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  • Budapest: Budapest ranks among the world’s most romantic and entertaining capitals. Nicknamed the „Paris of the East”,  it is a place of broad boulevards and green parks, lively cafés, top class music venues, unique churches, just to mention a few characteristics. The city is divided into two parts by the River Danube, which is spanned by several elegant bridges. Budapest itself is included on the UNESCO list; its place is secured in recognition of the importance and beauty of the medieval Buda Castle quarter, the romantic Danube river view  at the city’s heart and the Andrassy boulevard.

  • Wine: There are about fifteen smaller and six major wine regions in Hungary. From the Mediterranean feeling of red wines from Villany to the famous Tokaj dessert wine which was declared by Louis XIV “the wine of kings, the king of wines” you can find all sorts. What all quality wines equal is the unmistakable Hungarian taste thanks to volcanic soil in most cases and that the summer nights in Hungary are cooler than those in most renowned Mediterranean countries; this way important fragrances and fruity tones do not “burn out” from grapes. Take a tasting or go on a tour through the innumerable romantic wine cellars or atmospheric wine villages surrounding the wine regions.

  • Lake Balaton: This is the largest lake in Central Europe, by Hungarians it is often called “the Hungarian sea” where there are abundant opportunities to have a bit of splash, swim or sail, or also to skate in the winter. The southern side is a lively haven for families and youngsters with shallow bathing areas and the main concentration of bars and night clubs. The north part is quieter and attracts those interested in cultural pursuits: visiting the Abbey of Tihany, the magnificent baroque castle at Keszthely or the vineyards at Badacsony wine region. We would also recommend you not to miss out on one of the famous fish dishes prepared from freshly caught chub, pike or catfish from the lake.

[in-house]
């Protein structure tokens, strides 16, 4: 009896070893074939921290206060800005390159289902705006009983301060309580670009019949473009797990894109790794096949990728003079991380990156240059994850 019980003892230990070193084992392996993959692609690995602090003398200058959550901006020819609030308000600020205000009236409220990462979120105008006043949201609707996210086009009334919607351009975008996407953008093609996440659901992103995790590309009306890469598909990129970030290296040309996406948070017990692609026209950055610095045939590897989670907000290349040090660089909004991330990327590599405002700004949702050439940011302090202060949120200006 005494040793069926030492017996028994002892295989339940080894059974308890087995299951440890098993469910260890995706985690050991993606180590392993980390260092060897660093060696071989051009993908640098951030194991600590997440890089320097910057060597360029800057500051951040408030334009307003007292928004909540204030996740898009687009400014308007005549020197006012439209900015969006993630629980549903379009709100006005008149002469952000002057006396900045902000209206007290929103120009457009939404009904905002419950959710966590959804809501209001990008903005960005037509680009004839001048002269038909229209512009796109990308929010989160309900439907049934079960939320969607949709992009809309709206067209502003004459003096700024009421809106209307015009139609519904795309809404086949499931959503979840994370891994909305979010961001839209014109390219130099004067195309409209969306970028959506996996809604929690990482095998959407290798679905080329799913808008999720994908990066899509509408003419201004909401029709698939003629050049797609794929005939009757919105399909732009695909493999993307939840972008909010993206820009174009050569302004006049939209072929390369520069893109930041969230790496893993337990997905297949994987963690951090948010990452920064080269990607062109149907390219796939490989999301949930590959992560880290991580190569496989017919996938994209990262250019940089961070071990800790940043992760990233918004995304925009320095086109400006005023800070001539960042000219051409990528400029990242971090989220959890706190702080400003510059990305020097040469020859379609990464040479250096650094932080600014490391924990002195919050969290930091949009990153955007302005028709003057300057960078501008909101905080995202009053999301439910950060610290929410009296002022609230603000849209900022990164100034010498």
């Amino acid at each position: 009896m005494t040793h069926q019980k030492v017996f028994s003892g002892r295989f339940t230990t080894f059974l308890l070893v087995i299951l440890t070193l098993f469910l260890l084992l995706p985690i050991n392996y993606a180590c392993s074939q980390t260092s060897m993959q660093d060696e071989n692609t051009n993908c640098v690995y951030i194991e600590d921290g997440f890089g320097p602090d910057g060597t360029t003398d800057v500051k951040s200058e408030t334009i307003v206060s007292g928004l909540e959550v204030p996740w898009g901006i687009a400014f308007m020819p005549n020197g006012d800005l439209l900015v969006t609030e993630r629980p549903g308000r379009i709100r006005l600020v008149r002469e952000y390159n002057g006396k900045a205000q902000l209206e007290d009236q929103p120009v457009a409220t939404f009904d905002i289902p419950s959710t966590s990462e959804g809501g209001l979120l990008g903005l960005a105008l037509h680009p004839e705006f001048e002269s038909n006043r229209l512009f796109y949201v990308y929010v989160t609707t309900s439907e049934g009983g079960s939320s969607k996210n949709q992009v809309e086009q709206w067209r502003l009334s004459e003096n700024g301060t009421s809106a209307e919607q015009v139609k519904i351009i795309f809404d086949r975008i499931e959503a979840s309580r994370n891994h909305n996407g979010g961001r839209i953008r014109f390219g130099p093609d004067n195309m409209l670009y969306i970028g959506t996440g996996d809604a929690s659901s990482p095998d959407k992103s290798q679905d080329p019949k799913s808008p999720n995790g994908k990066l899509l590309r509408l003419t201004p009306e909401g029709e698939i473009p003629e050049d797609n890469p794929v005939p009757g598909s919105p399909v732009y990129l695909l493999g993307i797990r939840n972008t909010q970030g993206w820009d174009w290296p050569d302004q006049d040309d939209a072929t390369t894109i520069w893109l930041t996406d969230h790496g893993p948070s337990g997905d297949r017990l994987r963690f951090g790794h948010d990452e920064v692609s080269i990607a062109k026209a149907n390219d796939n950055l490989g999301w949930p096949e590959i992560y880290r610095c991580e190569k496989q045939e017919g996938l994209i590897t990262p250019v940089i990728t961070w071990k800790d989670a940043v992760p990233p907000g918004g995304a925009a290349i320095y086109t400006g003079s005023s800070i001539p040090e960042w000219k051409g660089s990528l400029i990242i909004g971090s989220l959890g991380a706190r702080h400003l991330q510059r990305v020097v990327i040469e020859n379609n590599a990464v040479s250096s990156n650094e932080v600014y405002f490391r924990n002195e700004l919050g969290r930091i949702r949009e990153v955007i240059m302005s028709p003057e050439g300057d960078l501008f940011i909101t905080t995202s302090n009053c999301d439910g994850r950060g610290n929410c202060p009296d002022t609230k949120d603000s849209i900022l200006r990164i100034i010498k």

• Hungarian Castle/Hungarian cowboy: The natural, cultural and historical riches to be experienced in Hungary are reflected in its high concentration of UNESCO World Heritage Sites. The Hortobagy National Park in the Great Plains is the home of the Hungarian cowboy. It is understandably associated with flat grassland, or puszta, but it also contains marshlands and forests. A huge number of migrating birds stop here to feed and rest. You can see ancient breeds of cattle, called the “grey cattle” or “longhorn” and catch breathtaking demonstrations of horsemanship as brave herders ride five horses at the same time.

  • Thermal water/Liquid therapy: The country is blessed with an abundance of natural thermal springs, which emerge at a temperature starting from 30°C/86°F and are full of salts and minerals. These springs have supported a bathing culture since Roman times. Budapest itself has more thermal baths than any other world capital. Two of the grandest bathing complexes – the Szechenyi and the Gellert – date from the turn of the 20th century, while there are also atmospheric ones built for example during the Turkish period in the 17th century. Beyond the capital some of the bathing treats offer a truly unique experience. The world’s largest natural thermal lake suitable for bathing is located in Heviz, only a few miles from the Lake Balaton. Because the water temperature never drops below 26°C/79°F – even in the depths of winter – you can enjoy a swim or dip here at any time of the year. Another evocative spot can be found in Miskolc - Tapolca where you can swim in the cave’s crystal - clear waters.

  • Horse-riding: Hungary has a proud equestrian tradition – the original Magyar tribes arrived on horseback from the east – and there are still many opportunities to explore the countryside on four hooves. There are horse farms all over the country catering for all levels of riders and in many places there is possibility to ride in horse - drawn carriages. Two of the well known horse – riding strongholds are Hortobagy on the the Great Plains the home of the “Hungarian cowboys” and Babolna with its world famous racehorse stock-farm.

  • Tokaji Aszu: It is the world – famous desert wine from Hungary. Tokaji is the name of wines from the Tokaj-Hegyalja region in Hungary. The region is noted for its sweet wines made from grapes affected by noble rot and harvested relatively late in October until the first morning freeze helps to make to wines even more unique.

  • Pálinka: this famous specialty is produced throughout Hungary and the neighbouring Hungarian enclaves of Transylvania. Pálinka is the generic name for fiery brandy traditionally destilled by peasants from different types of home – grown fruits, mainly plums, apricots, pears or cherry. The best ones are the home – made ones, between 45-50% alc.


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